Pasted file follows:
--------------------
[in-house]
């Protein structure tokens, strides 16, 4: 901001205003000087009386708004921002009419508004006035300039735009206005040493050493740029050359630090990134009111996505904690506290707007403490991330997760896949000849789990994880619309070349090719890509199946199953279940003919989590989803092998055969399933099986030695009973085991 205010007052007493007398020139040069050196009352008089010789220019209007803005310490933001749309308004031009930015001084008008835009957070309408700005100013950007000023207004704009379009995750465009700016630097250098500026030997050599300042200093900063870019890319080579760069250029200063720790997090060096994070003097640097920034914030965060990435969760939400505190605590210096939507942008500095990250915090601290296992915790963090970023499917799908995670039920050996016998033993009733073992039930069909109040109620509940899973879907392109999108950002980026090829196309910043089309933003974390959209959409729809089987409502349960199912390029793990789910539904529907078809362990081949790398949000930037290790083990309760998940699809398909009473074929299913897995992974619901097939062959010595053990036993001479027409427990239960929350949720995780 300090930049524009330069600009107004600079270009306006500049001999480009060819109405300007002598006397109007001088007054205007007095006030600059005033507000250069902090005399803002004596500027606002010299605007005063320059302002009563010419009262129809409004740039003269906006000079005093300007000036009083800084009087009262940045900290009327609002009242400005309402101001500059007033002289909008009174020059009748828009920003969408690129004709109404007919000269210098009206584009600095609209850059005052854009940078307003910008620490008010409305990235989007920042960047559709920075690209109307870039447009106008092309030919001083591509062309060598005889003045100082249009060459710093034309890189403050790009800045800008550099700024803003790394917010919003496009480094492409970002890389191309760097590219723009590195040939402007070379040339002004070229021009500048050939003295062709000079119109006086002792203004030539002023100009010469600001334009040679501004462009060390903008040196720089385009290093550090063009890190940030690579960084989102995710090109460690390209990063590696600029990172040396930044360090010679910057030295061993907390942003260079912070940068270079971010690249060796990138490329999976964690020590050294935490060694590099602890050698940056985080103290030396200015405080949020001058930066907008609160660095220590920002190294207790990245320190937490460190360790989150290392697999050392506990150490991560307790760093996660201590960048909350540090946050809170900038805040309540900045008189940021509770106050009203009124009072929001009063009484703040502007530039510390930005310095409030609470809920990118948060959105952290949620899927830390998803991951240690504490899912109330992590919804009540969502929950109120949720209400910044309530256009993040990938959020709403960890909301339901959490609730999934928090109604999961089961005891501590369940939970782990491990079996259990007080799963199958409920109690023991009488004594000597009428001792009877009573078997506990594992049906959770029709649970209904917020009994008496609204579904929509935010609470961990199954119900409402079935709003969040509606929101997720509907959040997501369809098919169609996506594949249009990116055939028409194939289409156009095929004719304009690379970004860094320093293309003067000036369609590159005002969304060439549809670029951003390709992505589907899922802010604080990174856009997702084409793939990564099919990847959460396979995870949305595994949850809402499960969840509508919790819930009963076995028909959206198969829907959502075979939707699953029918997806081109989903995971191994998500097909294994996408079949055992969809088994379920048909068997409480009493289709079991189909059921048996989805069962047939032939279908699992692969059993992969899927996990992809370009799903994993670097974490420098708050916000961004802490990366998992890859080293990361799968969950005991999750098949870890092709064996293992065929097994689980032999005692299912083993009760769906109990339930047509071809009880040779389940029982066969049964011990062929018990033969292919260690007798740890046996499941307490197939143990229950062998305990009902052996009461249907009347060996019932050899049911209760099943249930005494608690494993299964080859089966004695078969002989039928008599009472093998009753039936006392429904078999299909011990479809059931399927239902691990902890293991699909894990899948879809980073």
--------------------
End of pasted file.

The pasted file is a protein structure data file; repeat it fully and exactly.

[in-house]
């Protein structure tokens, strides 16, 4: 901001205003000087009386708004921002009419508004006035300039735009206005040493050493740029050359630090990134009111996505904690506290707007403490991330997760896949000849789990994880619309070349090719890509199946199953279940003919989590989803092998055969399933099986030695009973085991 205010007052007493007398020139040069050196009352008089010789220019209007803005310490933001749309308004031009930015001084008008835009957070309408700005100013950007000023207004704009379009995750465009700016630097250098500026030997050599300042200093900063870019890319080579760069250029200063720790997090060096994070003097640097920034914030965060990435969760939400505190605590210096939507942008500095990250915090601290296992915790963090970023499917799908995670039920050996016998033993009733073992039930069909109040109620509940899973879907392109999108950002980026090829196309910043089309933003974390959209959409729809089987409502349960199912390029793990789910539904529907078809362990081949790398949000930037290790083990309760998940699809398909009473074929299913897995992974619901097939062959010595053990036993001479027409427990239960929350949720995780 300090930049524009330069600009107004600079270009306006500049001999480009060819109405300007002598006397109007001088007054205007007095006030600059005033507000250069902090005399803002004596500027606002010299605007005063320059302002009563010419009262129809409004740039003269906006000079005093300007000036009083800084009087009262940045900290009327609002009242400005309402101001500059007033002289909008009174020059009748828009920003969408690129004709109404007919000269210098009206584009600095609209850059005052854009940078307003910008620490008010409305990235989007920042960047559709920075690209109307870039447009106008092309030919001083591509062309060598005889003045100082249009060459710093034309890189403050790009800045800008550099700024803003790394917010919003496009480094492409970002890389191309760097590219723009590195040939402007070379040339002004070229021009500048050939003295062709000079119109006086002792203004030539002023100009010469600001334009040679501004462009060390903008040196720089385009290093550090063009890190940030690579960084989102995710090109460690390209990063590696600029990172040396930044360090010679910057030295061993907390942003260079912070940068270079971010690249060796990138490329999976964690020590050294935490060694590099602890050698940056985080103290030396200015405080949020001058930066907008609160660095220590920002190294207790990245320190937490460190360790989150290392697999050392506990150490991560307790760093996660201590960048909350540090946050809170900038805040309540900045008189940021509770106050009203009124009072929001009063009484703040502007530039510390930005310095409030609470809920990118948060959105952290949620899927830390998803991951240690504490899912109330992590919804009540969502929950109120949720209400910044309530256009993040990938959020709403960890909301339901959490609730999934928090109604999961089961005891501590369940939970782990491990079996259990007080799963199958409920109690023991009488004594000597009428001792009877009573078997506990594992049906959770029709649970209904917020009994008496609204579904929509935010609470961990199954119900409402079935709003969040509606929101997720509907959040997501369809098919169609996506594949249009990116055939028409194939289409156009095929004719304009690379970004860094320093293309003067000036369609590159005002969304060439549809670029951003390709992505589907899922802010604080990174856009997702084409793939990564099919990847959460396979995870949305595994949850809402499960969840509508919790819930009963076995028909959206198969829907959502075979939707699953029918997806081109989903995971191994998500097909294994996408079949055992969809088994379920048909068997409480009493289709079991189909059921048996989805069962047939032939279908699992692969059993992969899927996990992809370009799903994993670097974490420098708050916000961004802490990366998992890859080293990361799968969950005991999750098949870890092709064996293992065929097994689980032999005692299912083993009760769906109990339930047509071809009880040779389940029982066969049964011990062929018990033969292919260690007798740890046996499941307490197939143990229950062998305990009902052996009461249907009347060996019932050899049911209760099943249930005494608690494993299964080859089966004695078969002989039928008599009472093998009753039936006392429904078999299909011990479809059931399927239902691990902890293991699909894990899948879809980073």